some people waiting as much as five hours to fill up. life is returning to normal, but how long? >> people are just tired of everything -- tired of the recession, tired of corruption. and people wait, wait, and nothing has been done. katy: the past 10 days have paralyzed brazil. this is a country trying to recover from economic crisis, now hit with billions of dollars of losses because of the strike. >> there a lot of unhappiness among brazilians -- a fear of the present and uncertainty about the future of the country. it is a weak government incapable of taking responsibility for the political process in brazil. the government is going to have even more difficulty ruling in the coming months. katy: the strike may be over, but the anger is not, and the ahead of presidential elections in october, that is not expected to subside.
katy watson, bbc news, sao paulo. jane: not everyone associates , butork city with wildlife the skies of manhattan are just as likely to be filled with pigeons as skyscrapers. one photographer has given this maligned bird the spotlight. the bbc caught up with him to talk about his new book, "new york pidgeon," and heaabou his appreciation for a creature most of us take for granted. >> from the first day i photographed them, they sucked me in. they are so rich, so beautiful. there was so much to learn about them. it just became like an obsessive project for 10 years. i wanted this book to be a calling card for pigeons, that they could walk around with this book and say, hey, look at us, we are quite beautiful. about 10 years ago i just wanted
to sort of explore the subject, and i was amazed by the coloration and iridescence of the feathers, the diversity of pigeons. there is no more diverse species of bird than a pigeon. when i set about designing the book and thinking about the book, i thought it was great to have my beautiful portrait, but i felt it was important to touch on a lot of the things, how pigeons are ingrained with humans and different people from different walks of life like pigeons. it is not just old ladies in the park. there is older people, opera singers, and people who have 35 pigeons in their house, immaculate homes. i think pigeons get a bad rap. they really don't carry disease. there actually quite clean. they bathe whenever they have the opportunity. they will even bathe theelves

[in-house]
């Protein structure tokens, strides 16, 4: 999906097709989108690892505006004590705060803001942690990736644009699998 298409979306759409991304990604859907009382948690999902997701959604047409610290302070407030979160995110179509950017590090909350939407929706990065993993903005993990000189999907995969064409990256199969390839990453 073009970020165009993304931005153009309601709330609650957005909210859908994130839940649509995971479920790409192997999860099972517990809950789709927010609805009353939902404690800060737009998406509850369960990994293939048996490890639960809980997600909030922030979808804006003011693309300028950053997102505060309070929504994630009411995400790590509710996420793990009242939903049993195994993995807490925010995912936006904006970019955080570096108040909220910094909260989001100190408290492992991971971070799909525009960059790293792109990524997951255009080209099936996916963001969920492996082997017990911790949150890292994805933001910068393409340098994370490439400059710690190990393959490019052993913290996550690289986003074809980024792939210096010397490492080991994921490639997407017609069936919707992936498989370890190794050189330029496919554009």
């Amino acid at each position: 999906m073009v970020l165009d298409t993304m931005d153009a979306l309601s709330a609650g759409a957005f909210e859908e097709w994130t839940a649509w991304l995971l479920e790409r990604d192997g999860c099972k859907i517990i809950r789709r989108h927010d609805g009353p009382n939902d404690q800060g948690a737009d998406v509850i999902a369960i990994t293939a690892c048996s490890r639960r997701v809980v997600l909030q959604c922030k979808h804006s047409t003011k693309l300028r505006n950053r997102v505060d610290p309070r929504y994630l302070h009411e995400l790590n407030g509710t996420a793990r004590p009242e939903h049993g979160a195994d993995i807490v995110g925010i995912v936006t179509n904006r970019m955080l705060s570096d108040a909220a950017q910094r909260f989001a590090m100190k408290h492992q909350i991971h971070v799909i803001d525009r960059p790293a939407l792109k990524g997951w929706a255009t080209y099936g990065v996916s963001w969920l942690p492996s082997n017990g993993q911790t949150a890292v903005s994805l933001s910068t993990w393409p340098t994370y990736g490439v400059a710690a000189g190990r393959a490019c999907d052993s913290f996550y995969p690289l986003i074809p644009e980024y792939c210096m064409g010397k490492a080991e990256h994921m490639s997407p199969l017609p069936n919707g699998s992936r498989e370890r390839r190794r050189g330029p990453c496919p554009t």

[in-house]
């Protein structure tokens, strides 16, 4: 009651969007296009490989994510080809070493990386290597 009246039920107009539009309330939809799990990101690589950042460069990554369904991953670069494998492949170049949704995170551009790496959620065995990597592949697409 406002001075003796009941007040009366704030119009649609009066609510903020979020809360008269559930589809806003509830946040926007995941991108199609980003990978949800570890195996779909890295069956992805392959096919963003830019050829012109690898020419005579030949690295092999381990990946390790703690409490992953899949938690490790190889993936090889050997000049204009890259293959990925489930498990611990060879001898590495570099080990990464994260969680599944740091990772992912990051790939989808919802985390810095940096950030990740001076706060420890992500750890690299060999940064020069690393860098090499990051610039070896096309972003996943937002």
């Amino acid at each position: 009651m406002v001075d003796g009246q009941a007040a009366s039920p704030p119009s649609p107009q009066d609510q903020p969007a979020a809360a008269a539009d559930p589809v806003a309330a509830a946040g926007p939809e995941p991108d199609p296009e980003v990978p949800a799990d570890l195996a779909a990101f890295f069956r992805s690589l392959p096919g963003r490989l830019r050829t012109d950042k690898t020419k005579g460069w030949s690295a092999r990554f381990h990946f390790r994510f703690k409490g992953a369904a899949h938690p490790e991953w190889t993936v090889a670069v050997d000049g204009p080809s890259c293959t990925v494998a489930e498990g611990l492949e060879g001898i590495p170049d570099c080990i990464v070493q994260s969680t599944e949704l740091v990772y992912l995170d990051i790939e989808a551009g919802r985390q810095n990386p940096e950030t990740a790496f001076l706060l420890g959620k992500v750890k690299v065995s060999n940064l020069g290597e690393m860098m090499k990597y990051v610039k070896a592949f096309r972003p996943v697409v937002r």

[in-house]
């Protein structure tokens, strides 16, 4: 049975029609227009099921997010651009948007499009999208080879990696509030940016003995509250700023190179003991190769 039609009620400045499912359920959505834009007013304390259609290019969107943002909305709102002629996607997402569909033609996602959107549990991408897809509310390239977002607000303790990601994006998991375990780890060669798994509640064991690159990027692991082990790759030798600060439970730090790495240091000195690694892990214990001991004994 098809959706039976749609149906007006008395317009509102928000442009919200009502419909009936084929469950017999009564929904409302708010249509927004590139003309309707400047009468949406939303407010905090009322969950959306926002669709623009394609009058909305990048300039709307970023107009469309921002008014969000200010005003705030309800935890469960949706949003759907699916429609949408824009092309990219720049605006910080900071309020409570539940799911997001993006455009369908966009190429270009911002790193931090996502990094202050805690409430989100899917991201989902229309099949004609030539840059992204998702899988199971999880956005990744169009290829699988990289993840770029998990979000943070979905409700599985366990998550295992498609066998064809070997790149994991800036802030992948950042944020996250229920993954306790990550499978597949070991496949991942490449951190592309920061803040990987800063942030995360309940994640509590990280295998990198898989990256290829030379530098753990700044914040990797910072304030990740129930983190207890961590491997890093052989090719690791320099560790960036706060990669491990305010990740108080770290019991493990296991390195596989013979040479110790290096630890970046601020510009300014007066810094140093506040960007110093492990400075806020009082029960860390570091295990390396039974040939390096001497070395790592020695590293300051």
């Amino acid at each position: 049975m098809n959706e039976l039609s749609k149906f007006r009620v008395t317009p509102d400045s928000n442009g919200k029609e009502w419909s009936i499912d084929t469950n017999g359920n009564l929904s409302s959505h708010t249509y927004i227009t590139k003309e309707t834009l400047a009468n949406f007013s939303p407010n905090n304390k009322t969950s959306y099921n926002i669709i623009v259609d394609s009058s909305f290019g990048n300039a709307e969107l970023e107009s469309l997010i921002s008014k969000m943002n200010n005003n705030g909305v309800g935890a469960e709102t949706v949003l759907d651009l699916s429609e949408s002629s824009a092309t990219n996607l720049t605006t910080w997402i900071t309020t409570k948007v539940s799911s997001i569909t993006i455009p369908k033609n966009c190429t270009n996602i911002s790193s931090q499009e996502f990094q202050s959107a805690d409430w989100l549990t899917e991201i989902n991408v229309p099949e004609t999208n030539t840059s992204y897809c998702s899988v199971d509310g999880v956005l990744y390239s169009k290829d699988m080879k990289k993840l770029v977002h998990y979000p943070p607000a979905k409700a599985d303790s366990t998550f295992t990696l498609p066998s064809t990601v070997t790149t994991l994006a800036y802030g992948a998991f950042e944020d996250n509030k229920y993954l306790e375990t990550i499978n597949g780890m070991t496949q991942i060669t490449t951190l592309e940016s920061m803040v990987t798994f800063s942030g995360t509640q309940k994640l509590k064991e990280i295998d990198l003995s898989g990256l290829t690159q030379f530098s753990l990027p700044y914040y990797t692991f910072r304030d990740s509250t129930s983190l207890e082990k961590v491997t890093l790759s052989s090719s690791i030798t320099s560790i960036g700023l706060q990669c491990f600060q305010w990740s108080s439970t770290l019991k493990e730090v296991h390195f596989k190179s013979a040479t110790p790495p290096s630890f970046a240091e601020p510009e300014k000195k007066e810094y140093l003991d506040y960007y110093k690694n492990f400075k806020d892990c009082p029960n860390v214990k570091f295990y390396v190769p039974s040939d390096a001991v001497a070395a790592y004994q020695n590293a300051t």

in the snow. they get snowflakes under their feathers to clean themselves when there is no water around. the downfall of pigeons is so many people think they are helping them by feeding them bread, or feeding them crummy food leftovers. it is not good for any bird to eat bread. it has no nutritional value, and you get sickly birds. they have a low immune system. if pigeons were fed better food, they would be healthier, and if they were fed a little bit less, you would not have so many pigeons. that is part of the problem. i am not a habitual pigeon feeder. but in the really cold months, i will. not too much, just a little. moderation. i think by putting them in a studio against the black backdrop and lighting them as dramatic as possible, it makes people see them in a different dimension that they probably don't see when they walk down the street. my hope is that once they see those pictures, they will stop and look at a pigeon on the street with new eyes.
jane: he is certainly making me think twice about them. you can find all the day's news on our website. i am jane o'brien. thanks very much for watching "bbc world news america." >> with the bbc news app, our vertical videos are designed to work around your lifestyle, so you can swipe your way to the news of the day and stay up-to-date with the latest headlines you can trust. download now from selected app stores. >> funding of this presentation is made possible by the freeman foundation, kovler foundation, pursuing solutions for america's neglected needs, and purepoint financial. >> how do we shape our tomorrow? it starts with a vision. we see its ideal form in our mind, and then we begin to chisel. we strip away everything that stands in the way to reveal new possibilities.
captioning sponsored by newshour productions, llc >> woodruff: good evening, i'm judy woodruff. on the newshour tonight, president trump and the facts: checking some of the president's statements at a rally. then, broken justice-- two innocent brothers are wrongfully convicted of the same crime, but they take separate paths after a plea bargain. and, the innovation hub-- how a program is building a new generation of inventors of color. >> what we see is that there are a lot of talented kids who seem like they have the right stuff to become inventors but yet they don't follow careers of innovation. >> woodruff: all that and more on tonight's pbs newshour.